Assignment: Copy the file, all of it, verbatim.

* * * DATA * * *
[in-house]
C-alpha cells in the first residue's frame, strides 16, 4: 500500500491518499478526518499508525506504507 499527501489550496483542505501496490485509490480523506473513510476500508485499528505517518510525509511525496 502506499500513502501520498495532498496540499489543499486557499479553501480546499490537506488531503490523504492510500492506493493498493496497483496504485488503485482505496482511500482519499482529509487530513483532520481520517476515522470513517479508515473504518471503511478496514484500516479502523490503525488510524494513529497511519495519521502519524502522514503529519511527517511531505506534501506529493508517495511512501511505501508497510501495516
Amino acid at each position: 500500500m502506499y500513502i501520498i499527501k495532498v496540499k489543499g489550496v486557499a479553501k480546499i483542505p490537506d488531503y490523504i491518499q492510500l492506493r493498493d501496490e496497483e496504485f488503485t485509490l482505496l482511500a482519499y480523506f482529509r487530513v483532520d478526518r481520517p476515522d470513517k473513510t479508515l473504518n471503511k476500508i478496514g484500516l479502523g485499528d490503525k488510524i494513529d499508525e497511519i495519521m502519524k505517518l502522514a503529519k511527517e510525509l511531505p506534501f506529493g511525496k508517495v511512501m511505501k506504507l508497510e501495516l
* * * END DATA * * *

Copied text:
[in-house]
C-alpha cells in the first residue's frame, strides 16, 4: 500500500491518499478526518499508525506504507 499527501489550496483542505501496490485509490480523506473513510476500508485499528505517518510525509511525496 502506499500513502501520498495532498496540499489543499486557499479553501480546499490537506488531503490523504492510500492506493493498493496497483496504485488503485482505496482511500482519499482529509487530513483532520481520517476515522470513517479508515473504518471503511478496514484500516479502523490503525488510524494513529497511519495519521502519524502522514503529519511527517511531505506534501506529493508517495511512501511505501508497510501495516
Amino acid at each position: 500500500m502506499y500513502i501520498i499527501k495532498v496540499k489543499g489550496v486557499a479553501k480546499i483542505p490537506d488531503y490523504i491518499q492510500l492506493r493498493d501496490e496497483e496504485f488503485t485509490l482505496l482511500a482519499y480523506f482529509r487530513v483532520d478526518r481520517p476515522d470513517k473513510t479508515l473504518n471503511k476500508i478496514g484500516l479502523g485499528d490503525k488510524i494513529d499508525e497511519i495519521m502519524k505517518l502522514a503529519k511527517e510525509l511531505p506534501f506529493g511525496k508517495v511512501m511505501k506504507l508497510e501495516l